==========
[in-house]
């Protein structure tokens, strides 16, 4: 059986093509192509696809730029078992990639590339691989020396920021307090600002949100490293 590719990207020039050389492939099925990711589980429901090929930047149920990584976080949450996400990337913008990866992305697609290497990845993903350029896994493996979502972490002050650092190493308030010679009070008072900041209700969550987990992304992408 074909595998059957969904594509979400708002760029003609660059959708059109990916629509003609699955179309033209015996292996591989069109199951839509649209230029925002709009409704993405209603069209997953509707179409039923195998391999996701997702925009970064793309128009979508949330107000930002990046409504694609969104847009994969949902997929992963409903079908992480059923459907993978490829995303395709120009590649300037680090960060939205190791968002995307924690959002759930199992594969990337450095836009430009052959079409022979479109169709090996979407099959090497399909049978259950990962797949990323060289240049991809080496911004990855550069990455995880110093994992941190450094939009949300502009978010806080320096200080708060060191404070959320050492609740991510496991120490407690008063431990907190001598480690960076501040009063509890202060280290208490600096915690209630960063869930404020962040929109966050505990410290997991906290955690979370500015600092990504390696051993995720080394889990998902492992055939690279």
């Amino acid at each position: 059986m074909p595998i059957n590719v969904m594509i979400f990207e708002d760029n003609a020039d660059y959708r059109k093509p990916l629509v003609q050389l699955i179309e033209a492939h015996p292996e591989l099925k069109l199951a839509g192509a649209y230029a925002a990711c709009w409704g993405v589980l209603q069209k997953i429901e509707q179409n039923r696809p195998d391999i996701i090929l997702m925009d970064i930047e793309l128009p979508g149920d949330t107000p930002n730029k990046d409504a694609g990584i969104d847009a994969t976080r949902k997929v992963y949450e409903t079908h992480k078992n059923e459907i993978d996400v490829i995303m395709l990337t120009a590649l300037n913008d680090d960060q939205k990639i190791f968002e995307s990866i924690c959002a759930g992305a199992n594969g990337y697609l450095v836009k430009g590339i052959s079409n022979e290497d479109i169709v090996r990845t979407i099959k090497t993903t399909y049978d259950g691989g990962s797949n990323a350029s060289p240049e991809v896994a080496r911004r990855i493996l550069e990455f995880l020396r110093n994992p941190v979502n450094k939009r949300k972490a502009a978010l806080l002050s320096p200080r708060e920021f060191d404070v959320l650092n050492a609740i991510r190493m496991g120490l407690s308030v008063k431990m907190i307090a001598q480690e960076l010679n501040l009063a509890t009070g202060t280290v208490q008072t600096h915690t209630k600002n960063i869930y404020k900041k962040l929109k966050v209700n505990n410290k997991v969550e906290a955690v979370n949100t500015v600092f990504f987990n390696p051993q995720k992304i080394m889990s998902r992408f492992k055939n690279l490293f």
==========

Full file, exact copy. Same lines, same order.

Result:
[in-house]
């Protein structure tokens, strides 16, 4: 059986093509192509696809730029078992990639590339691989020396920021307090600002949100490293 590719990207020039050389492939099925990711589980429901090929930047149920990584976080949450996400990337913008990866992305697609290497990845993903350029896994493996979502972490002050650092190493308030010679009070008072900041209700969550987990992304992408 074909595998059957969904594509979400708002760029003609660059959708059109990916629509003609699955179309033209015996292996591989069109199951839509649209230029925002709009409704993405209603069209997953509707179409039923195998391999996701997702925009970064793309128009979508949330107000930002990046409504694609969104847009994969949902997929992963409903079908992480059923459907993978490829995303395709120009590649300037680090960060939205190791968002995307924690959002759930199992594969990337450095836009430009052959079409022979479109169709090996979407099959090497399909049978259950990962797949990323060289240049991809080496911004990855550069990455995880110093994992941190450094939009949300502009978010806080320096200080708060060191404070959320050492609740991510496991120490407690008063431990907190001598480690960076501040009063509890202060280290208490600096915690209630960063869930404020962040929109966050505990410290997991906290955690979370500015600092990504390696051993995720080394889990998902492992055939690279």
């Amino acid at each position: 059986m074909p595998i059957n590719v969904m594509i979400f990207e708002d760029n003609a020039d660059y959708r059109k093509p990916l629509v003609q050389l699955i179309e033209a492939h015996p292996e591989l099925k069109l199951a839509g192509a649209y230029a925002a990711c709009w409704g993405v589980l209603q069209k997953i429901e509707q179409n039923r696809p195998d391999i996701i090929l997702m925009d970064i930047e793309l128009p979508g149920d949330t107000p930002n730029k990046d409504a694609g990584i969104d847009a994969t976080r949902k997929v992963y949450e409903t079908h992480k078992n059923e459907i993978d996400v490829i995303m395709l990337t120009a590649l300037n913008d680090d960060q939205k990639i190791f968002e995307s990866i924690c959002a759930g992305a199992n594969g990337y697609l450095v836009k430009g590339i052959s079409n022979e290497d479109i169709v090996r990845t979407i099959k090497t993903t399909y049978d259950g691989g990962s797949n990323a350029s060289p240049e991809v896994a080496r911004r990855i493996l550069e990455f995880l020396r110093n994992p941190v979502n450094k939009r949300k972490a502009a978010l806080l002050s320096p200080r708060e920021f060191d404070v959320l650092n050492a609740i991510r190493m496991g120490l407690s308030v008063k431990m907190i307090a001598q480690e960076l010679n501040l009063a509890t009070g202060t280290v208490q008072t600096h915690t209630k600002n960063i869930y404020k900041k962040l929109k966050v209700n505990n410290k997991v969550e906290a955690v979370n949100t500015v600092f990504f987990n390696p051993q995720k992304i080394m889990s998902r992408f492992k055939n690279l490293f």